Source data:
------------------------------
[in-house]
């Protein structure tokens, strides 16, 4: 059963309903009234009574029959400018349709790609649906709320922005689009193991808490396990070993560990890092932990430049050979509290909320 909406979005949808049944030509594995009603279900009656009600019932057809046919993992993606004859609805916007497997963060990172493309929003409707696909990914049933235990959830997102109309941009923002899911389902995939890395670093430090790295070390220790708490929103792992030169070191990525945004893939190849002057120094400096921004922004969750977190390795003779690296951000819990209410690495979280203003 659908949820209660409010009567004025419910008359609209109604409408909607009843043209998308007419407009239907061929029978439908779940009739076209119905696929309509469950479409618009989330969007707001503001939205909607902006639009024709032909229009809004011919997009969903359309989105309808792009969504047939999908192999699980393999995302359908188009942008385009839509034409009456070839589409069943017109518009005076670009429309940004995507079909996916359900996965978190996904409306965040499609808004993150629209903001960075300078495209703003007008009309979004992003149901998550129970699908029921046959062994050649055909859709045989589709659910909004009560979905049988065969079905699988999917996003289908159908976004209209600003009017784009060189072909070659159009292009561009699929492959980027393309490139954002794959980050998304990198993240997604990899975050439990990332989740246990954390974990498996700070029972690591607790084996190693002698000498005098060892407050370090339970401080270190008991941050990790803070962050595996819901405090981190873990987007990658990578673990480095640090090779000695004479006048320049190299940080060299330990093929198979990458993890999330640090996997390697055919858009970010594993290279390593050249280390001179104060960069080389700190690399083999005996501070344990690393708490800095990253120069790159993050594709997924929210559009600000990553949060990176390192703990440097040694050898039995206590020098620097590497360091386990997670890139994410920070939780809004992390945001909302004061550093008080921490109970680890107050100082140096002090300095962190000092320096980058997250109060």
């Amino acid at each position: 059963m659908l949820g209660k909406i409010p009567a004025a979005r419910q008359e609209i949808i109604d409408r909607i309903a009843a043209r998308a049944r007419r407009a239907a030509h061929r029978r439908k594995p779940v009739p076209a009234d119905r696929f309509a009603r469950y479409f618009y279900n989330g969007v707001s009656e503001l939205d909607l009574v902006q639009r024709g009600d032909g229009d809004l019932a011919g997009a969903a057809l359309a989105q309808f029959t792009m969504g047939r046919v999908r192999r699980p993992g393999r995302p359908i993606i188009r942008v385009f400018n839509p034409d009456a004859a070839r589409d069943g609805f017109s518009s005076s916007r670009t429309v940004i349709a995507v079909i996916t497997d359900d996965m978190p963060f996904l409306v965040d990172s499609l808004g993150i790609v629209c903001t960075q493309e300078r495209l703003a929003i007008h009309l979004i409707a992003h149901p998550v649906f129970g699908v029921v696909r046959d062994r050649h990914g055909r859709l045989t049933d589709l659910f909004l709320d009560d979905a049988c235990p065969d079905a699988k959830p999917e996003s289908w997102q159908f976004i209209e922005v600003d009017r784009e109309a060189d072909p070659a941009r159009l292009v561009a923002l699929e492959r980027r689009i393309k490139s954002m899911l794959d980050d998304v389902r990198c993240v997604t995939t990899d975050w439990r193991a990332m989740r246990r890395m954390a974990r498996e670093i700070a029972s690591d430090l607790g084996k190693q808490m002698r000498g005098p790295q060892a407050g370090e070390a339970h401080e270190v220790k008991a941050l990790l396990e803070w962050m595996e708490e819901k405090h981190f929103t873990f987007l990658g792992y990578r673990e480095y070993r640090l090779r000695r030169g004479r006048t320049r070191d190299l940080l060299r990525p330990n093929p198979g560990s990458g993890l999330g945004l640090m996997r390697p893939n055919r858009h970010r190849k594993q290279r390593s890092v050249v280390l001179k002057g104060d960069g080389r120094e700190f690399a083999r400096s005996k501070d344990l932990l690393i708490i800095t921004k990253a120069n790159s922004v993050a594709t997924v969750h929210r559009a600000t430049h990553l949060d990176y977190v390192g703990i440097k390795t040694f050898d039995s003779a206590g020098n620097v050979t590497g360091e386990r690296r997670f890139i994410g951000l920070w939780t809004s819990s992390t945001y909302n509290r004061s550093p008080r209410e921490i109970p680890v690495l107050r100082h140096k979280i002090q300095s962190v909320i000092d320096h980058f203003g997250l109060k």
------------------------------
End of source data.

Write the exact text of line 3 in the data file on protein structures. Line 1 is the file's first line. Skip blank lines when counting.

């Amino acid at each position: 059963m659908l949820g209660k909406i409010p009567a004025a979005r419910q008359e609209i949808i109604d409408r909607i309903a009843a043209r998308a049944r007419r407009a239907a030509h061929r029978r439908k594995p779940v009739p076209a009234d119905r696929f309509a009603r469950y479409f618009y279900n989330g969007v707001s009656e503001l939205d909607l009574v902006q639009r024709g009600d032909g229009d809004l019932a011919g997009a969903a057809l359309a989105q309808f029959t792009m969504g047939r046919v999908r192999r699980p993992g393999r995302p359908i993606i188009r942008v385009f400018n839509p034409d009456a004859a070839r589409d069943g609805f017109s518009s005076s916007r670009t429309v940004i349709a995507v079909i996916t497997d359900d996965m978190p963060f996904l409306v965040d990172s499609l808004g993150i790609v629209c903001t960075q493309e300078r495209l703003a929003i007008h009309l979004i409707a992003h149901p998550v649906f129970g699908v029921v696909r046959d062994r050649h990914g055909r859709l045989t049933d589709l659910f909004l709320d009560d979905a049988c235990p065969d079905a699988k959830p999917e996003s289908w997102q159908f976004i209209e922005v600003d009017r784009e109309a060189d072909p070659a941009r159009l292009v561009a923002l699929e492959r980027r689009i393309k490139s954002m899911l794959d980050d998304v389902r990198c993240v997604t995939t990899d975050w439990r193991a990332m989740r246990r890395m954390a974990r498996e670093i700070a029972s690591d430090l607790g084996k190693q808490m002698r000498g005098p790295q060892a407050g370090e070390a339970h401080e270190v220790k008991a941050l990790l396990e803070w962050m595996e708490e819901k405090h981190f929103t873990f987007l990658g792992y990578r673990e480095y070993r640090l090779r000695r030169g004479r006048t320049r070191d190299l940080l060299r990525p330990n093929p198979g560990s990458g993890l999330g945004l640090m996997r390697p893939n055919r858009h970010r190849k594993q290279r390593s890092v050249v280390l001179k002057g104060d960069g080389r120094e700190f690399a083999r400096s005996k501070d344990l932990l690393i708490i800095t921004k990253a120069n790159s922004v993050a594709t997924v969750h929210r559009a600000t430049h990553l949060d990176y977190v390192g703990i440097k390795t040694f050898d039995s003779a206590g020098n620097v050979t590497g360091e386990r690296r997670f890139i994410g951000l920070w939780t809004s819990s992390t945001y909302n509290r004061s550093p008080r209410e921490i109970p680890v690495l107050r100082h140096k979280i002090q300095s962190v909320i000092d320096h980058f203003g997250l109060k």